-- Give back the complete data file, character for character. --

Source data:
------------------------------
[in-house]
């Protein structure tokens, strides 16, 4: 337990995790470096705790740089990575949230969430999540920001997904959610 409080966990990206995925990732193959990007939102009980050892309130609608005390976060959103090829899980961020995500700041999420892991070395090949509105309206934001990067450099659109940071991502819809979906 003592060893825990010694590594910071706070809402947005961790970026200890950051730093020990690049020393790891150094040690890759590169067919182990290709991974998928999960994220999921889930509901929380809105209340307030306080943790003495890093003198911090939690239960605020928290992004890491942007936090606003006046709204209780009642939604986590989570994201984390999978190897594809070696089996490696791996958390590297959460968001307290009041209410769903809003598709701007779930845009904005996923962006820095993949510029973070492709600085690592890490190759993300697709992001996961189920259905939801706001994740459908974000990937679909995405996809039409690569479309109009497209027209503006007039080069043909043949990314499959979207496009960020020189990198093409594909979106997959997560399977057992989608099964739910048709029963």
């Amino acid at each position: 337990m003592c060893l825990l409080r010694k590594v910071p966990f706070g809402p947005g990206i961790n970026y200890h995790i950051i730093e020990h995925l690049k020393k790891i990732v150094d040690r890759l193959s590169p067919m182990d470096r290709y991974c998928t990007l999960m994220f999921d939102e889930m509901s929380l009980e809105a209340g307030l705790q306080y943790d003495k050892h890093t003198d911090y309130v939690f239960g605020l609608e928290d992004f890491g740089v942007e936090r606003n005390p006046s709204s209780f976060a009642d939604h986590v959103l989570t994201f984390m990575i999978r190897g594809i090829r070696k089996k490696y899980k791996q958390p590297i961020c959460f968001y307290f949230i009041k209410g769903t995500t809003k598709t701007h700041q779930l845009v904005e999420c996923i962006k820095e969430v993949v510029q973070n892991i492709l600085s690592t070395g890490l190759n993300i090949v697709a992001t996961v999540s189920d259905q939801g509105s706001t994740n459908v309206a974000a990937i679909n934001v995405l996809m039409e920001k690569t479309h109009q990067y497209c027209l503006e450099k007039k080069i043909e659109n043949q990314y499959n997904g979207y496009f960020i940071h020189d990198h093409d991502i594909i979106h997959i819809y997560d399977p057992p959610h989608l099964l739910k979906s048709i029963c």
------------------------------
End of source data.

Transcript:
[in-house]
């Protein structure tokens, strides 16, 4: 337990995790470096705790740089990575949230969430999540920001997904959610 409080966990990206995925990732193959990007939102009980050892309130609608005390976060959103090829899980961020995500700041999420892991070395090949509105309206934001990067450099659109940071991502819809979906 003592060893825990010694590594910071706070809402947005961790970026200890950051730093020990690049020393790891150094040690890759590169067919182990290709991974998928999960994220999921889930509901929380809105209340307030306080943790003495890093003198911090939690239960605020928290992004890491942007936090606003006046709204209780009642939604986590989570994201984390999978190897594809070696089996490696791996958390590297959460968001307290009041209410769903809003598709701007779930845009904005996923962006820095993949510029973070492709600085690592890490190759993300697709992001996961189920259905939801706001994740459908974000990937679909995405996809039409690569479309109009497209027209503006007039080069043909043949990314499959979207496009960020020189990198093409594909979106997959997560399977057992989608099964739910048709029963």
């Amino acid at each position: 337990m003592c060893l825990l409080r010694k590594v910071p966990f706070g809402p947005g990206i961790n970026y200890h995790i950051i730093e020990h995925l690049k020393k790891i990732v150094d040690r890759l193959s590169p067919m182990d470096r290709y991974c998928t990007l999960m994220f999921d939102e889930m509901s929380l009980e809105a209340g307030l705790q306080y943790d003495k050892h890093t003198d911090y309130v939690f239960g605020l609608e928290d992004f890491g740089v942007e936090r606003n005390p006046s709204s209780f976060a009642d939604h986590v959103l989570t994201f984390m990575i999978r190897g594809i090829r070696k089996k490696y899980k791996q958390p590297i961020c959460f968001y307290f949230i009041k209410g769903t995500t809003k598709t701007h700041q779930l845009v904005e999420c996923i962006k820095e969430v993949v510029q973070n892991i492709l600085s690592t070395g890490l190759n993300i090949v697709a992001t996961v999540s189920d259905q939801g509105s706001t994740n459908v309206a974000a990937i679909n934001v995405l996809m039409e920001k690569t479309h109009q990067y497209c027209l503006e450099k007039k080069i043909e659109n043949q990314y499959n997904g979207y496009f960020i940071h020189d990198h093409d991502i594909i979106h997959i819809y997560d399977p057992p959610h989608l099964l739910k979906s048709i029963c």